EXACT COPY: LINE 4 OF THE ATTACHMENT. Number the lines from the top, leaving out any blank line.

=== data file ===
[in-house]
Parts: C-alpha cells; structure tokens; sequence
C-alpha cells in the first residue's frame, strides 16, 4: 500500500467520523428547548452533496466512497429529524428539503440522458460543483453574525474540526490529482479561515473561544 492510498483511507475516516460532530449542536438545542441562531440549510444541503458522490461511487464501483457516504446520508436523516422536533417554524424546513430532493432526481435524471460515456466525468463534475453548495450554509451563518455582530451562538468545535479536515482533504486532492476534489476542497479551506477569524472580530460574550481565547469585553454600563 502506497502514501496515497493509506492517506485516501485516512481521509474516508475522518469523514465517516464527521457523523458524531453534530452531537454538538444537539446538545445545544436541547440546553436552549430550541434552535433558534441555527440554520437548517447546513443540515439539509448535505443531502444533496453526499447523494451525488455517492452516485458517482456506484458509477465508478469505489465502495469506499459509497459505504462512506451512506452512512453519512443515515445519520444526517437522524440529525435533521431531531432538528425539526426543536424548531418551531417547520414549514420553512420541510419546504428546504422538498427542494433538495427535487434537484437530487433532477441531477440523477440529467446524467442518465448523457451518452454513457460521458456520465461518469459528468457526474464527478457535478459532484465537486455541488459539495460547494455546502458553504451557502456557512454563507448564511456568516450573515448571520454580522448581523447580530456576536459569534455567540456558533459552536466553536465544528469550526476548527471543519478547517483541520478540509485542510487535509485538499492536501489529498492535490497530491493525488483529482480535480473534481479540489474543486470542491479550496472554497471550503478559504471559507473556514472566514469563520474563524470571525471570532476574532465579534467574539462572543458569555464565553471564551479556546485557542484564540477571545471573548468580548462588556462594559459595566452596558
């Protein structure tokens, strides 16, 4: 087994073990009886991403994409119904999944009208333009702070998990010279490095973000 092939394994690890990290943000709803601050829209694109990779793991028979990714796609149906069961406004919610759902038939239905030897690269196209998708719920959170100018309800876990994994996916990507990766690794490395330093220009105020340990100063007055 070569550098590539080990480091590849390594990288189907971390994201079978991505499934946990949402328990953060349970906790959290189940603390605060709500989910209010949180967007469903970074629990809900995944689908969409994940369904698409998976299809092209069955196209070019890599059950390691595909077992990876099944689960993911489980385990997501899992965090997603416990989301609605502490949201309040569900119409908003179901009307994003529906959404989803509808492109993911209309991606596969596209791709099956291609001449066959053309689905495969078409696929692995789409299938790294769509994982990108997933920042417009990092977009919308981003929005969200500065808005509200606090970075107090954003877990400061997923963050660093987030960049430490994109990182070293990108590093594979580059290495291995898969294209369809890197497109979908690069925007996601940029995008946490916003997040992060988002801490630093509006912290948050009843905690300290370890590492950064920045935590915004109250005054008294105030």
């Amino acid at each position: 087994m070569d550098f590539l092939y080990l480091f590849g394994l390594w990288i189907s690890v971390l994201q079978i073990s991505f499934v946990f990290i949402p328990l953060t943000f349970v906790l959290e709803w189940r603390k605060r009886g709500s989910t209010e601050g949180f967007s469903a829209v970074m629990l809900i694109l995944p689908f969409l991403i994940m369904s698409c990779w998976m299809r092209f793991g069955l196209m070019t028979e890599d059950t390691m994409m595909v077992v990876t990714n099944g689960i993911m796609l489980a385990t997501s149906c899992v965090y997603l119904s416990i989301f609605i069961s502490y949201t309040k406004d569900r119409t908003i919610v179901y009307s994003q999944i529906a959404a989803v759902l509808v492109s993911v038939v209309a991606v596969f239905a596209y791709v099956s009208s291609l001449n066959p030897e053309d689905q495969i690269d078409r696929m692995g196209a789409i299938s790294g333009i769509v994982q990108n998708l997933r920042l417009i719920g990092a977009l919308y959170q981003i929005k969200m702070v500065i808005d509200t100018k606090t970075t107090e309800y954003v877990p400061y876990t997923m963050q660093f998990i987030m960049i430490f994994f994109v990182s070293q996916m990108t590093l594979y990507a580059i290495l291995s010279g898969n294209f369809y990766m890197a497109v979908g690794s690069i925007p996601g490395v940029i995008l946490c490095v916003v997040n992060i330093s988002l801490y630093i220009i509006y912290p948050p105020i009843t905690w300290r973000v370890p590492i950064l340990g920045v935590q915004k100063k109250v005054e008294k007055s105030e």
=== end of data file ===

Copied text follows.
């Protein structure tokens, strides 16, 4: 087994073990009886991403994409119904999944009208333009702070998990010279490095973000 092939394994690890990290943000709803601050829209694109990779793991028979990714796609149906069961406004919610759902038939239905030897690269196209998708719920959170100018309800876990994994996916990507990766690794490395330093220009105020340990100063007055 070569550098590539080990480091590849390594990288189907971390994201079978991505499934946990949402328990953060349970906790959290189940603390605060709500989910209010949180967007469903970074629990809900995944689908969409994940369904698409998976299809092209069955196209070019890599059950390691595909077992990876099944689960993911489980385990997501899992965090997603416990989301609605502490949201309040569900119409908003179901009307994003529906959404989803509808492109993911209309991606596969596209791709099956291609001449066959053309689905495969078409696929692995789409299938790294769509994982990108997933920042417009990092977009919308981003929005969200500065808005509200606090970075107090954003877990400061997923963050660093987030960049430490994109990182070293990108590093594979580059290495291995898969294209369809890197497109979908690069925007996601940029995008946490916003997040992060988002801490630093509006912290948050009843905690300290370890590492950064920045935590915004109250005054008294105030």